No comments
The Top Plant program honors outstanding manufacturing facilities in North America. View the 2015 Top Plant.
The Product of the Year program recognizes products newly released in the manufacturing industries.
The Engineering Leaders Under 40 program identifies and gives recognition to young engineers who...
2016 Product of the Year; Diagnose bearing failures; Asset performance management; Testing dust collector performance measures
Safety for 18 years, warehouse maintenance tips, Ethernet and the IIoT, GAMS 2016 recap
2016 Engineering Leaders Under 40; Future vision: Where is manufacturing headed?; Electrical distribution, redefined
SCADA at the junction, Managing risk through maintenance, Moving at the speed of data
Safety at every angle, Big Data's impact on operations, bridging the skills gap
The digital oilfield: Utilizing Big Data can yield big savings; Virtualization a real solution; Tracking SIS performance
Applying network redundancy; Overcoming loop tuning challenges; PID control and networks
Driving motor efficiency; Preventing arc flash in mission critical facilities; Integrating alternative power and existing electrical systems
Package boilers; Natural gas infrared heating; Thermal treasure; Standby generation; Natural gas supports green efforts

Annual Salary Survey

Before the calendar turned, 2016 already had the makings of a pivotal year for manufacturing, and for the world.

There were the big events for the year, including the United States as Partner Country at Hannover Messe in April and the 2016 International Manufacturing Technology Show in Chicago in September. There's also the matter of the U.S. presidential elections in November, which promise to shape policy in manufacturing for years to come.

But the year started with global economic turmoil, as a slowdown in Chinese manufacturing triggered a worldwide stock hiccup that sent values plummeting. The continued plunge in world oil prices has resulted in a slowdown in exploration and, by extension, the manufacture of exploration equipment.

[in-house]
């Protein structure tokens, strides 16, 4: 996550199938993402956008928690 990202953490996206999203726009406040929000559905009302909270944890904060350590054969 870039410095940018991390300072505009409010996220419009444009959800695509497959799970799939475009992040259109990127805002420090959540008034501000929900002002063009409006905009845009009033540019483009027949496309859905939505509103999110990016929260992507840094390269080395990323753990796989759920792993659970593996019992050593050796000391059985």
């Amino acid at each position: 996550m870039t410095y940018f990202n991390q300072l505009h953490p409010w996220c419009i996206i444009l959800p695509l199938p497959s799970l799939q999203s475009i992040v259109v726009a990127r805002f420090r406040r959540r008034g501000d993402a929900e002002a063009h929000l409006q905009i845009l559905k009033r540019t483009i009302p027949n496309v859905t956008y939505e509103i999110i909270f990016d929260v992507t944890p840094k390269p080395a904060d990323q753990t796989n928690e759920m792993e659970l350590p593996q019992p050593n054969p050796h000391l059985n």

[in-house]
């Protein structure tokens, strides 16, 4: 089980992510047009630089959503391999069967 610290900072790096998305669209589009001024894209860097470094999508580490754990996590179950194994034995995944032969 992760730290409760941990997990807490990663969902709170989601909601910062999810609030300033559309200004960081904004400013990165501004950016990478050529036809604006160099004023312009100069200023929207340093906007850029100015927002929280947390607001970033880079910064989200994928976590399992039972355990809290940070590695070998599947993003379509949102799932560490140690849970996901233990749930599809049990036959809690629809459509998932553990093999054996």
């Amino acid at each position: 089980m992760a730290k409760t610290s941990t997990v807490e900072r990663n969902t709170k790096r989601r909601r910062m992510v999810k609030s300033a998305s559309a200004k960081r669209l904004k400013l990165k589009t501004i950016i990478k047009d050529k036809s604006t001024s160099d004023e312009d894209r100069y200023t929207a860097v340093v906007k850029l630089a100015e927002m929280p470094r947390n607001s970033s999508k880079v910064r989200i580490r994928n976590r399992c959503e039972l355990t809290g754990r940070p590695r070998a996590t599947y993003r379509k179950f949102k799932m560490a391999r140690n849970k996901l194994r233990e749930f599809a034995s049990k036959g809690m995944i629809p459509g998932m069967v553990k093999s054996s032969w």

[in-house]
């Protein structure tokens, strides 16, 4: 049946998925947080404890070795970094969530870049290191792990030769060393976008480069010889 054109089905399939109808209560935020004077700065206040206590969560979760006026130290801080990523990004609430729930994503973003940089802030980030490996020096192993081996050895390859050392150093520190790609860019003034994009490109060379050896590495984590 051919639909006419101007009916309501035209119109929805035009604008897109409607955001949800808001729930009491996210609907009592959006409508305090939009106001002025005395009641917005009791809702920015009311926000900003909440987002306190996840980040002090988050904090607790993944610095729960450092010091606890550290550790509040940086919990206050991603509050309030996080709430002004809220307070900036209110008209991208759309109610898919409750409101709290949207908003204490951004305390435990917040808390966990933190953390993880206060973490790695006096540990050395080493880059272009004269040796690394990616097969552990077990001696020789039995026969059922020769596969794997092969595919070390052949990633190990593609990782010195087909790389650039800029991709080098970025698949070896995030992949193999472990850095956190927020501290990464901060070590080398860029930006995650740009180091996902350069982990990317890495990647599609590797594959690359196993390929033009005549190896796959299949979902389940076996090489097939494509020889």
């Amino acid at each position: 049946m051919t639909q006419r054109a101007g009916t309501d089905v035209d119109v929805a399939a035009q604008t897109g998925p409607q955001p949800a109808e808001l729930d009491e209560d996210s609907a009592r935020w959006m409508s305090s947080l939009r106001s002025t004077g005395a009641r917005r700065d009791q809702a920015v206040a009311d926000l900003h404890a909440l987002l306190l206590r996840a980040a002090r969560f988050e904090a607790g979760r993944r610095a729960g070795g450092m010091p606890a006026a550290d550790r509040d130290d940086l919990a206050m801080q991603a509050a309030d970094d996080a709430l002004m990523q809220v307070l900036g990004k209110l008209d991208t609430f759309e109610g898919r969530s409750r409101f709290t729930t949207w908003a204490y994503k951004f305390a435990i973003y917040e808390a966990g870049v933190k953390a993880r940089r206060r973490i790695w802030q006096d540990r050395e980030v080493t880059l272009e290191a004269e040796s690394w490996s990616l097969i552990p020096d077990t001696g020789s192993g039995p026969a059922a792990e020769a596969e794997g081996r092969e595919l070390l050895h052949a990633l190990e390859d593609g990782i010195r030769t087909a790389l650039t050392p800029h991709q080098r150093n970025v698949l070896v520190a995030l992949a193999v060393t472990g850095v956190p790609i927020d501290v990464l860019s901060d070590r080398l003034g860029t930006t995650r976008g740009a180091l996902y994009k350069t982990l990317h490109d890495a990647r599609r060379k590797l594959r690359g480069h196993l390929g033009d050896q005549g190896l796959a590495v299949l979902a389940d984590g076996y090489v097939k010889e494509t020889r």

Read more: 2015 Salary Survey

Maintenance and reliability tips and best practices from the maintenance and reliability coaches at Allied Reliability Group.
The One Voice for Manufacturing blog reports on federal public policy issues impacting the manufacturing sector. One Voice is a joint effort by the National Tooling and Machining...
The Society for Maintenance and Reliability Professionals an organization devoted...
Join this ongoing discussion of machine guarding topics, including solutions assessments, regulatory compliance, gap analysis...
IMS Research, recently acquired by IHS Inc., is a leading independent supplier of market research and consultancy to the global electronics industry.
Maintenance is not optional in manufacturing. It’s a profit center, driving productivity and uptime while reducing overall repair costs.
The Lachance on CMMS blog is about current maintenance topics. Blogger Paul Lachance is president and chief technology officer for Smartware Group.
This article collection contains several articles on the vital role of plant safety and offers advice on best practices.
This article collection contains several articles on the Industrial Internet of Things (IIoT) and how it is transforming manufacturing.
This article collection contains several articles on strategic maintenance and understanding all the parts of your plant.
click me